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The Ultimate Guide to Search Engine Marketing (SEM) in 2021

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If you are brewing some secret recipes to rank your web page on the top of search engine results pages (SERPs), then SEM (search engine marketing) is your special ingredient.

From all the ranking factors that decide your website’s potential to rank on the SERPs, Google plays a dominating role. Since 75% of the Internet users never look after the first page of the search results, Google ensures that they get the relevant information right on the first page.   

Hence, leveraging search engine marketing is the only recipe to grab the top ranking positions and Google Ads is your gateway to it.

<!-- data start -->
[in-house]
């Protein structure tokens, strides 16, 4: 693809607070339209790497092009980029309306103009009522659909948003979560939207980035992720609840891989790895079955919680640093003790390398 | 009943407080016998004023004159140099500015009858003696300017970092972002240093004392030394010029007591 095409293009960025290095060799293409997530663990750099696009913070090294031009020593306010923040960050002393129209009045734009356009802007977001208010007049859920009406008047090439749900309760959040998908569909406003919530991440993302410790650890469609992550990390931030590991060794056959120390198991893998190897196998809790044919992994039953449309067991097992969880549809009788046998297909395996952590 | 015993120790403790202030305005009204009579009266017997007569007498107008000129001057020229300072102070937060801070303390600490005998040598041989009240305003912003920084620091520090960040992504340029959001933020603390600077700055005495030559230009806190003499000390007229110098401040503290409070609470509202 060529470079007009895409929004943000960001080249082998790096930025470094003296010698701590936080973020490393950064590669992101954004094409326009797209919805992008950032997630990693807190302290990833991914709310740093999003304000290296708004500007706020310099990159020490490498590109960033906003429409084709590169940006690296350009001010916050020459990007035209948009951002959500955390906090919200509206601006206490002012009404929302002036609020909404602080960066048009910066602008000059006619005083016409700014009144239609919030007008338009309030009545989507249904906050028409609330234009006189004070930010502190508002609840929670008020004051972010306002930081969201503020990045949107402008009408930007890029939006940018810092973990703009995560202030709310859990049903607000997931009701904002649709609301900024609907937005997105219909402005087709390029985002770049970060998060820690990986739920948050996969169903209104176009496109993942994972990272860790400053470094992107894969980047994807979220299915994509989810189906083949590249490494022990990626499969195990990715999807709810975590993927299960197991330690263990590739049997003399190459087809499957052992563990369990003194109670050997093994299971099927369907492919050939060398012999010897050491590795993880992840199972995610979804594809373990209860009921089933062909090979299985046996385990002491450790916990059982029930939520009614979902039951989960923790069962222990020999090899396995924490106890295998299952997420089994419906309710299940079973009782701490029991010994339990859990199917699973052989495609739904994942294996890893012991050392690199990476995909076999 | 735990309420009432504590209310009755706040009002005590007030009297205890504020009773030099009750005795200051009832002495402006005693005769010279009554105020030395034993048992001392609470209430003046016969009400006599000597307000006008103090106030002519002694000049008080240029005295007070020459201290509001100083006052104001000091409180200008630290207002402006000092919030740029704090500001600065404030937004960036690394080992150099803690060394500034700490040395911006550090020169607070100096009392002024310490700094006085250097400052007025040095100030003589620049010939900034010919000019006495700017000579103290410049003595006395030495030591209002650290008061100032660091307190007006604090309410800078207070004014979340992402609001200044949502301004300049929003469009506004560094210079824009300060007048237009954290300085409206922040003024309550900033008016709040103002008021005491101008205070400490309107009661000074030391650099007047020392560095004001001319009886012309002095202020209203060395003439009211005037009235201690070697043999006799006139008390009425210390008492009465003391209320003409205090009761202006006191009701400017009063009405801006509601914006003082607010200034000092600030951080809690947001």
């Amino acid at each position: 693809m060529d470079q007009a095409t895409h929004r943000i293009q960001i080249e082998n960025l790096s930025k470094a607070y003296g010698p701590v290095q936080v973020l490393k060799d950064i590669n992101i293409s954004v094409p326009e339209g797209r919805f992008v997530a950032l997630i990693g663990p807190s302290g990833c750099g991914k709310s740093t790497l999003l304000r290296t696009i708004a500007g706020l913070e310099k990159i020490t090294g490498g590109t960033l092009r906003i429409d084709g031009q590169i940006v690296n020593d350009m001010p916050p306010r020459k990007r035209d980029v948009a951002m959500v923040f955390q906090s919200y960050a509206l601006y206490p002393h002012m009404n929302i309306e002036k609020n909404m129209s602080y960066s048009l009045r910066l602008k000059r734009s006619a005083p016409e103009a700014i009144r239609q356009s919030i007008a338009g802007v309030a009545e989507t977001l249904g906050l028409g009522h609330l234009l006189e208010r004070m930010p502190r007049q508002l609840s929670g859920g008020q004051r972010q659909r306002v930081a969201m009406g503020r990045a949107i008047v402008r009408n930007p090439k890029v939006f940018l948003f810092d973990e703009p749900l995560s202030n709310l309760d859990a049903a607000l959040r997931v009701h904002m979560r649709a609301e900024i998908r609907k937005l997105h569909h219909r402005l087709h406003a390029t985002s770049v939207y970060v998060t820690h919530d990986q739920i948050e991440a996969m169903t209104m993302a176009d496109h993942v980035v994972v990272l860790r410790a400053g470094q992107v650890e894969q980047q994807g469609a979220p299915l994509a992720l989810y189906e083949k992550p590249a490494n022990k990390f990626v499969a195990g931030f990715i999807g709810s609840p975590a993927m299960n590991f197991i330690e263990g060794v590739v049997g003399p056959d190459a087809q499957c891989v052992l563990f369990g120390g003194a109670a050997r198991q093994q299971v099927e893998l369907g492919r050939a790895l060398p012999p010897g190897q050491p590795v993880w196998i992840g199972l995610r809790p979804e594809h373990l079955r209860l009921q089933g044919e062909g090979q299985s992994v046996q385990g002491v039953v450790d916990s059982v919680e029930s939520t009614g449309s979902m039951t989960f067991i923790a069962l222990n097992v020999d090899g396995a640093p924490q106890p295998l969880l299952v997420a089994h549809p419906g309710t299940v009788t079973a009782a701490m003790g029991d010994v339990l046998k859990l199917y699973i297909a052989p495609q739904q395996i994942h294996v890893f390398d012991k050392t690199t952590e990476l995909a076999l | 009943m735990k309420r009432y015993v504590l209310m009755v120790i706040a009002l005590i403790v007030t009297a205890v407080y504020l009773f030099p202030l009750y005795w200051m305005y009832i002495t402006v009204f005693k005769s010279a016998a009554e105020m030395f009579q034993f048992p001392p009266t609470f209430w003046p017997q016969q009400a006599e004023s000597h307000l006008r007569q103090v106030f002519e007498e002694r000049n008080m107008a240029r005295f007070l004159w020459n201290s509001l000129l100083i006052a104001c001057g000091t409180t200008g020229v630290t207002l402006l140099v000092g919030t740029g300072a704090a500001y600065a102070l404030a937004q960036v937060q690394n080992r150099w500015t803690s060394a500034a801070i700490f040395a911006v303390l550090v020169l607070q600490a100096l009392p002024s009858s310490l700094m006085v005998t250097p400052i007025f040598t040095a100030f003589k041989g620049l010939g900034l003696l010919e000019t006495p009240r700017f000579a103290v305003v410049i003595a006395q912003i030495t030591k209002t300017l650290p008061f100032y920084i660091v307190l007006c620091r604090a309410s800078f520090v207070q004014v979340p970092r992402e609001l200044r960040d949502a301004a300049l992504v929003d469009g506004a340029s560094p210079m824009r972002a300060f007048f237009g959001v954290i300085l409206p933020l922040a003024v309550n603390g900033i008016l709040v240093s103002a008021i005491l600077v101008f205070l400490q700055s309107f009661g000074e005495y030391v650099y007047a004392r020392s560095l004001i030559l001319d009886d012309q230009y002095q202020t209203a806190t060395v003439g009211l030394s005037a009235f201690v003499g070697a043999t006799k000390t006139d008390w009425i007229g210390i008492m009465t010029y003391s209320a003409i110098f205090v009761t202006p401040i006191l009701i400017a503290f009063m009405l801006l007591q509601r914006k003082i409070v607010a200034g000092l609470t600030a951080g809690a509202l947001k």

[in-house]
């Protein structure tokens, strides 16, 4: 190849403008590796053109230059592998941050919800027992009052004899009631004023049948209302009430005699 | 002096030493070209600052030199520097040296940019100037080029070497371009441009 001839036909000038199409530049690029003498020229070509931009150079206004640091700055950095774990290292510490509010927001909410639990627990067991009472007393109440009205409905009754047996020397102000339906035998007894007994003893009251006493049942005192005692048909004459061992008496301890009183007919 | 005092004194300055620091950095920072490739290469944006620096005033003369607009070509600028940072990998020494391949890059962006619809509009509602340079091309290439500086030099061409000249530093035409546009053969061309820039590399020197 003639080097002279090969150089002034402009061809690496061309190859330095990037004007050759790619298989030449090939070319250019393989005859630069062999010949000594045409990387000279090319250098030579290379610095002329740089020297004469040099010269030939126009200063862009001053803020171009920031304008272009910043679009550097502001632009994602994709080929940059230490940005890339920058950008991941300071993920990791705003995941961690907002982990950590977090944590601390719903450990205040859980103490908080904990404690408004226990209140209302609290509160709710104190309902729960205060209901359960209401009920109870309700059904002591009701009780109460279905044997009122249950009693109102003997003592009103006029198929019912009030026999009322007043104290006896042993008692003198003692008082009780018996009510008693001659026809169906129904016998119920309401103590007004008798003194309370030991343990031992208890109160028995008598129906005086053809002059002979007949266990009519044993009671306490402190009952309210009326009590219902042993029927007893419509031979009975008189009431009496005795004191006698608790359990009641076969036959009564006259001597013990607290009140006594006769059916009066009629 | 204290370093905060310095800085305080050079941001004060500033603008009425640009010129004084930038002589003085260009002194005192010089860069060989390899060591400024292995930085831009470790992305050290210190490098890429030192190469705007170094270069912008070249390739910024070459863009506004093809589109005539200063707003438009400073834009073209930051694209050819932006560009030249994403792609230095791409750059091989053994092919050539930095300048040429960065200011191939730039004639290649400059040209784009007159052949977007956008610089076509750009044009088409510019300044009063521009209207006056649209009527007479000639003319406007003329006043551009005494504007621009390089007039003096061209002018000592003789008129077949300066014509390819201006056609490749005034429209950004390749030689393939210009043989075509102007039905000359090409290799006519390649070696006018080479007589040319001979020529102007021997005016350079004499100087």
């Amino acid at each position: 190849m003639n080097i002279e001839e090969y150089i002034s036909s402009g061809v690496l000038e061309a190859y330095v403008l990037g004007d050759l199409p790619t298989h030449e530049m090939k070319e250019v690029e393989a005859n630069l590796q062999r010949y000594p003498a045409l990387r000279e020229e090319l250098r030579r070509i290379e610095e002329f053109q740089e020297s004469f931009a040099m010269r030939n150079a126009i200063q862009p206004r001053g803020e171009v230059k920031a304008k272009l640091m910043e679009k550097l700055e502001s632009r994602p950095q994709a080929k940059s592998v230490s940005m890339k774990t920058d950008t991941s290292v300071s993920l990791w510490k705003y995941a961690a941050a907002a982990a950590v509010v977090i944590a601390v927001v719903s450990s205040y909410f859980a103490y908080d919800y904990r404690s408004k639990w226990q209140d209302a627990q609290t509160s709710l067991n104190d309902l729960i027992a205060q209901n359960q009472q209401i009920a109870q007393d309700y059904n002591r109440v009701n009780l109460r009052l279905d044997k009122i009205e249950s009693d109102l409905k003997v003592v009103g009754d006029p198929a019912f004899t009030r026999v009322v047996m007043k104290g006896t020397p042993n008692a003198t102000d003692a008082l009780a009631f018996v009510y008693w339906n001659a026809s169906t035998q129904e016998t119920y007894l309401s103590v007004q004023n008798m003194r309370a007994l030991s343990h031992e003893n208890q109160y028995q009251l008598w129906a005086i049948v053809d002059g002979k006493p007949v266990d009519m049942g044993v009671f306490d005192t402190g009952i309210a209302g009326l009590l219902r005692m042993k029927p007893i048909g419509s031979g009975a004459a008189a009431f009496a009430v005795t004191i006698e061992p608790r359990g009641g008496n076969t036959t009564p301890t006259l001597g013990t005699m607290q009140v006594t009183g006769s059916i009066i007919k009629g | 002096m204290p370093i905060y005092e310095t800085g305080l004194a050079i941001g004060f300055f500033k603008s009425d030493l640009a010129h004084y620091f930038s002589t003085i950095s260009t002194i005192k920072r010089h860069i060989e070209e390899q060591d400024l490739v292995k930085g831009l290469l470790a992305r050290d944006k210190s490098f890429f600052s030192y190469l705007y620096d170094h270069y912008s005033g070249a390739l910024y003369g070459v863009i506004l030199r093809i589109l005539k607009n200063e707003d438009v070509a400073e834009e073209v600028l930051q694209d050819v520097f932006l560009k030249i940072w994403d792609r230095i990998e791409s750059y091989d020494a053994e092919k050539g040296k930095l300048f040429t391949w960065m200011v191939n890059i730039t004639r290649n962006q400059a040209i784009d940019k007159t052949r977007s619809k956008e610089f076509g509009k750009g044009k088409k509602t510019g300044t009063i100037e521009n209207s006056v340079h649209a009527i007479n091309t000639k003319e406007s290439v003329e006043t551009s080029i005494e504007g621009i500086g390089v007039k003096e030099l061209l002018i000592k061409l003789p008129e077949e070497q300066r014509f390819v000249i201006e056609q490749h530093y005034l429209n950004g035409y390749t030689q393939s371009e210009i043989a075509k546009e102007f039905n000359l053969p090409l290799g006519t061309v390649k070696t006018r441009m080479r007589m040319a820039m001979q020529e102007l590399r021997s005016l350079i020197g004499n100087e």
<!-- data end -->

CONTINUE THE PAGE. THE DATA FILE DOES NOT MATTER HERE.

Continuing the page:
But, what is search engine marketing? 

Now that you know your growth hack, let us understand how you can capitalize it for your business’s success.

What is Search Engine Marketing?

Search engine marketing (SEM) is the practice of increasing a website’s SERP visibility by implementing paid marketing strategies. Earlier, when SEM was introduced, it used to refer to both paid and organic search optimization. But as the SEM strategy evolved, it specifically pertains to paid search marketing.

How Does Search Engine Marketing Work?

Here comes the most awaited question!

What makes SEM a successful ranking ingredient for your websites? 

In search engine marketing, organizations invest in sponsored advertisements for keywords that their target customers use to shop products online. For example, if you want to buy a pair of running shoes online, you will type something like, “running shoes” or “running shoes for men”. Once you hit “Enter”, you can see advertisements appearing on the top of SERPs that contain the keyword “running shoes” along with a link to the store where you can buy those shoes.

Google Search Result